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Trump vs. Sanders Just Has To Happen

Trump vs. Sanders would be so American, wouldn’t it?

A radically liberal, Jewish senator threatening to give the nation a face lift squaring off against a real-life version of Uncle Sam’s volatile, attention-whoring nephew.

It’s almost like Trump had to happen. Like the country could not allow Black Lives Matter or Bernie Sanders to happen without a consequence.

It’s like cancer attacking newly generated cells in a sick body, thirsty to destroy.

It’s so American because these two candidates can actually exist in the same nation. It’s proudly American because we can have two people that don’t give a fuck about a political party run campaigns without being persecuted.


And in the midst of the wonderfulness that is the 2016 Presidential Campaign season, voters on these polarized sides are still finding similarities.

Hate Trump all you want. But much like Sanders is challenging what it means to be Democratic, Trump threatens to blow up the identity of the Republican party.

Considering both candidates cater to the fuck-the-system angst sweeping the nation, maybe it’s not so shocking to learn one of every ten Sanders supporters would vote for Trump should it come down to him and Hillary Clinton.

Demographically, the messages from both the Trump and Sanders campaigns are reaching many of the same areas: middle-aged White males, first-time voters, and people under 30 frustrated with the economy. Though Trump’s vision of the future is completely unlike Sanders’, both candidates want to do away with many longstanding social realities.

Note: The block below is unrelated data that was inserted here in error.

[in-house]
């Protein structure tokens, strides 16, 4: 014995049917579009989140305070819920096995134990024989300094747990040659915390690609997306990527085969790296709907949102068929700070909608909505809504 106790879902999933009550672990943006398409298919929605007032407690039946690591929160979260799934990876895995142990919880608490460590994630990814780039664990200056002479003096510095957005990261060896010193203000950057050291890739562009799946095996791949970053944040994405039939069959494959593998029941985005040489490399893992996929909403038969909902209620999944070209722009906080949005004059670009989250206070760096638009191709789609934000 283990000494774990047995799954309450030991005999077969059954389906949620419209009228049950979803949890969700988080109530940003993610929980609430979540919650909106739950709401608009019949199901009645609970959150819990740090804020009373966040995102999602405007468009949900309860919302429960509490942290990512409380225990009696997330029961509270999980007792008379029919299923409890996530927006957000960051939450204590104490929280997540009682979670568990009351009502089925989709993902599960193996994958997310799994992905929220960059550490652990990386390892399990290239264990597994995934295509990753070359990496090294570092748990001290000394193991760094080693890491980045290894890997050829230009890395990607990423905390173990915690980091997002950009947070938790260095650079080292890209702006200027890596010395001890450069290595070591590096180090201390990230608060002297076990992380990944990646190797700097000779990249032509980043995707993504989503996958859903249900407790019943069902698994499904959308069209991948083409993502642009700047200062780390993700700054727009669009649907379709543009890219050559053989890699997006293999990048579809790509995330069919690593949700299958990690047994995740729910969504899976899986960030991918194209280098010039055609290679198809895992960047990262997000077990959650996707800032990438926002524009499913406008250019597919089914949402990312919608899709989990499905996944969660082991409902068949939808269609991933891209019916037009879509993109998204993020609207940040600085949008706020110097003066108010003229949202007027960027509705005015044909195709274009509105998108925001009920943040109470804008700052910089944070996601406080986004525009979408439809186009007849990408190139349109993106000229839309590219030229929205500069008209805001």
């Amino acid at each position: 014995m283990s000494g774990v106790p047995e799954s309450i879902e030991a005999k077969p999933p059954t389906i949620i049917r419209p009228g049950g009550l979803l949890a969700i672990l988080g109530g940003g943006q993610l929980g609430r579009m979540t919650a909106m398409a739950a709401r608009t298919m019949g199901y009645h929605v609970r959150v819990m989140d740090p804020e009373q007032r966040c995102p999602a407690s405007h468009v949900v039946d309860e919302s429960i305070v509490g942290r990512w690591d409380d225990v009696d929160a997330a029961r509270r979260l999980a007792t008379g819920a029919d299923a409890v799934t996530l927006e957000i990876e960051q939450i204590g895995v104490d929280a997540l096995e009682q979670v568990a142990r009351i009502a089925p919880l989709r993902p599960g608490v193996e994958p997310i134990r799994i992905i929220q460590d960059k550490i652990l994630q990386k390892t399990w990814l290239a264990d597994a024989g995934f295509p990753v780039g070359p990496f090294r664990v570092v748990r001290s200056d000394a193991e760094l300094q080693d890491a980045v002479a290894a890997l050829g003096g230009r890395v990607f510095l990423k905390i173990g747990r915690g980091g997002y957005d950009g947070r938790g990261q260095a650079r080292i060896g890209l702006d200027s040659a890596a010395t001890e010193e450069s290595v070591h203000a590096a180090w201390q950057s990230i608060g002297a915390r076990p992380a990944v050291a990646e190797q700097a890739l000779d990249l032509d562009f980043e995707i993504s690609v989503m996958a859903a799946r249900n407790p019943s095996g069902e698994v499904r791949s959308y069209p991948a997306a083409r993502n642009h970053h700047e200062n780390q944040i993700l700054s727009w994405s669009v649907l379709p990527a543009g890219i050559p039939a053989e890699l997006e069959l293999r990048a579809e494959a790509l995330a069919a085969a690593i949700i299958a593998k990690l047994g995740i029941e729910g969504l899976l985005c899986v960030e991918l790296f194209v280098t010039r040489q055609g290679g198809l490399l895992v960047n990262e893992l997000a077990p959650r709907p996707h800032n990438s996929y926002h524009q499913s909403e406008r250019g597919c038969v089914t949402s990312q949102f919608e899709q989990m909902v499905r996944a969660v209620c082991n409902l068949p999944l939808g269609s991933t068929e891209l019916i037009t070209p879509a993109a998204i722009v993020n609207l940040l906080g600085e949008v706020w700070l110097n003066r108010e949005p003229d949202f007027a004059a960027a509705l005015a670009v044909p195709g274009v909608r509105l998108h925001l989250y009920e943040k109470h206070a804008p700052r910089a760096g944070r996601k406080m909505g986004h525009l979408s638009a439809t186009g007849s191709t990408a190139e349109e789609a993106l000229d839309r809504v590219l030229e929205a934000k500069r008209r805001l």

A simple infographic depicting Bernie-Trump supporters (Courtesy: Mona Chalabi)

Noting the shared backgrounds of his and Trump’s supporters, the Sanders campaign has been plotting to convert some Trump supporters. According to this article from NBC News, Sanders has already made direct appeals to Trump supporters as early as the days leading up to the Iowa caucus.

Sanders views Trump supporters with optimistic potential. Among other things, Sanders thinks Trump’s large number of working class voters have the same economic fears as Sanders’ voters. The Sanders campaign strategy to convert Trump voters is to point out this congruence, then channel the bonding frustration into the more positive worldview of Sanders.

Sanders’ campaign even has a script for canvassers looking to win over Trump supporters, with lines such as, “A lot of people feel like this country isn’t working for them—because it’s not. The solution is not to turn to someone like Trump, with a message of hate, xenophobia, and division…”

Unfortunately, it seems like Sanders supporters are the only ones reaching their hands out in an attempt to find some common ground. The closest Donald Trump has come to engaging with Sanders supporters is threatening to infiltrate his campaign rally.

As we collectively freak out about the ridiculous course of the 2016 campaign, let’s try to appreciate some of the more unique phenomena. At least it’ll be entertaining, hehehe.



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